Now that some dust has settled, and some confusing misinformation has shaken out, here’s our succinct guide to the credit agency’s data breach. We’ll keep you posted if anything changes. Good luck, and stay safe!
Between May and July, Equifax’s systems were breached, and the personal information of approximately 143M customers, including their social security numbers and addresses, were exposed.
How did it happen?
They’re not saying…yet.
How do I know if I was affected?
Equifax’s website that lets you check is….unimpressive to say the least (we’re being kind). You should assume you and your entire family’s data were affected.
Could my business be affected?
Equifax does collect business data, however no information about this has been disclosed. Note that basic business data such as EIN, name, and address is public information anyway.
What should I do?
Two things. First, put a credit freeze in place for you and your family at all four credit agencies. Then pull and review your credit reports to make sure everything is safe.
1. Freezing your Credit: To read about what that means, see this government site. To freeze your credit, visit each of the following agencies:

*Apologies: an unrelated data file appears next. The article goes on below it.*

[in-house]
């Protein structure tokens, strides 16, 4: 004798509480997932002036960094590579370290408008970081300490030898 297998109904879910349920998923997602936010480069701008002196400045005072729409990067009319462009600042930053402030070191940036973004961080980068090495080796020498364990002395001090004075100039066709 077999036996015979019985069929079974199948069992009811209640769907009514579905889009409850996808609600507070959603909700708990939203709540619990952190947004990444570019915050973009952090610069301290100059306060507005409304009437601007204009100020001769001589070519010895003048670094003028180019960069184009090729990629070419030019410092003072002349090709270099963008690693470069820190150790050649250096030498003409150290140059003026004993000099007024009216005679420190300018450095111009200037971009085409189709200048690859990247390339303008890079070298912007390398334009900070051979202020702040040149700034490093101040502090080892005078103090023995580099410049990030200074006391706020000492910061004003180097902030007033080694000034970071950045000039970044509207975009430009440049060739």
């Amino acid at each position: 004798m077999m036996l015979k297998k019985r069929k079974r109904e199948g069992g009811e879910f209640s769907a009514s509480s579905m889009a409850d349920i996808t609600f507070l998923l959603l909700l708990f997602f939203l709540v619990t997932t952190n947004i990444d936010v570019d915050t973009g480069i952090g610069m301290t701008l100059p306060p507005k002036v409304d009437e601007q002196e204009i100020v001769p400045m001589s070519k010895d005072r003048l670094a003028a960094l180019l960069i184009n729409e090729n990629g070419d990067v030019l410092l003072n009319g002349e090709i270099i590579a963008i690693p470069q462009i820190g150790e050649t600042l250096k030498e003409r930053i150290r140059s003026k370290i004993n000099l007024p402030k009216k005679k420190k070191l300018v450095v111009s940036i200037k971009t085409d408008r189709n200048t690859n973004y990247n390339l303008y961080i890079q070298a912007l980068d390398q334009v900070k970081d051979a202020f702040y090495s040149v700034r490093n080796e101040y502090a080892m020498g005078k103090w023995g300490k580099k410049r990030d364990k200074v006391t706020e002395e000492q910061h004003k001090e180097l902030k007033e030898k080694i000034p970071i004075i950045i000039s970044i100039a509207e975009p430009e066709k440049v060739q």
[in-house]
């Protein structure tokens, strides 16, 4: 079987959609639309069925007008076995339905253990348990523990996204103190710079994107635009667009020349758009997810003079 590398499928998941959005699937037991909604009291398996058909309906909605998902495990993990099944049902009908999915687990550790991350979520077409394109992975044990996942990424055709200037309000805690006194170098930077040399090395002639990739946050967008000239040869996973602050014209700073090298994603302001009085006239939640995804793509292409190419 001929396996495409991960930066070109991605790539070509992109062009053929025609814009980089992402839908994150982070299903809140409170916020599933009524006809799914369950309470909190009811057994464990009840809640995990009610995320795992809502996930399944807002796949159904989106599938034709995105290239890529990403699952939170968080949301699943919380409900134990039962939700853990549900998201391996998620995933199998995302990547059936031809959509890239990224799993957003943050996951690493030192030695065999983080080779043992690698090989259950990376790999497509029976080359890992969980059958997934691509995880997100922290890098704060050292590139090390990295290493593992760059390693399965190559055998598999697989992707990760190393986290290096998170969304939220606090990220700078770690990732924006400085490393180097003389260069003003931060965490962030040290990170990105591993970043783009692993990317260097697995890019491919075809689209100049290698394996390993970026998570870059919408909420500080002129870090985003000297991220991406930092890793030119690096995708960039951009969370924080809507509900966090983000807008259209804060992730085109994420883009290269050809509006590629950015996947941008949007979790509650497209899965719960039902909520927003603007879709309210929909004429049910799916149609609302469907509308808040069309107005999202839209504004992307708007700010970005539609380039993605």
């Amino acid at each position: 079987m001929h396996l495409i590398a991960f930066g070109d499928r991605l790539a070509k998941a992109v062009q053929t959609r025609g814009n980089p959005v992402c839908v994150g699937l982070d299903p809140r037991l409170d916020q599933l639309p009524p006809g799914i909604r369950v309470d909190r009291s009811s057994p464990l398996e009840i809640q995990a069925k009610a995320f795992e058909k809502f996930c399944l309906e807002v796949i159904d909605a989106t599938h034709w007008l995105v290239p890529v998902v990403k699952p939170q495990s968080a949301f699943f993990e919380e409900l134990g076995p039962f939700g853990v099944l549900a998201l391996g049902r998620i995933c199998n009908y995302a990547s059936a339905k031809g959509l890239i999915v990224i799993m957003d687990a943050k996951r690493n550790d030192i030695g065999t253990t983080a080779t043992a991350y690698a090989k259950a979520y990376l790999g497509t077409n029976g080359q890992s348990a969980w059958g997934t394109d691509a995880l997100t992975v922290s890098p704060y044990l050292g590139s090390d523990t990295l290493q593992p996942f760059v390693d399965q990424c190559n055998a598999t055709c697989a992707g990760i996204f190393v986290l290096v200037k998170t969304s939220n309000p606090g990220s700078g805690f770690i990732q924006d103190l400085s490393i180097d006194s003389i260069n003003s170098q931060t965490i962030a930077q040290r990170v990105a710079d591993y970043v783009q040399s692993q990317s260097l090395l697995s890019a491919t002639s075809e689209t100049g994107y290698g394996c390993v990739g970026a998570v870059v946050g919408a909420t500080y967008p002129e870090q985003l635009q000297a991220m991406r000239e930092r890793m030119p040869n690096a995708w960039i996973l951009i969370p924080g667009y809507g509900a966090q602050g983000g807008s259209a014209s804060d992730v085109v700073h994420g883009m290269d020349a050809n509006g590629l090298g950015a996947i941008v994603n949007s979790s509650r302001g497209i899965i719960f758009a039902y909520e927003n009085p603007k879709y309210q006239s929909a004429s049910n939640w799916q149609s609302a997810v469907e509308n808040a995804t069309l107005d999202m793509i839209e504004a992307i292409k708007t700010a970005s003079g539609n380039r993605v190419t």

–Equifax Security Freeze *
–Transunion Security Freeze
–Experian Security Freeze
–Innovis Security Freeze
*Equifax is offering a security freeze for free to everyone. in NY State, your first freeze is free at all the agencies.
2. Reviewing your Credit Reports
You should also look at all your credit reports. You can do this from one place at AnnualCreditReports.com, which is a joint site by three of the above agencies.
Should I sign up for other monitoring and alert packages?
If you successfully freeze your credit, the only organizations that can access your reports are companies you’re already doing business with, and certain government agencies. Therefore, additional notifications are not necessary. However, if it makes you feel better, review the terms of any “free” monitoring packages carefully.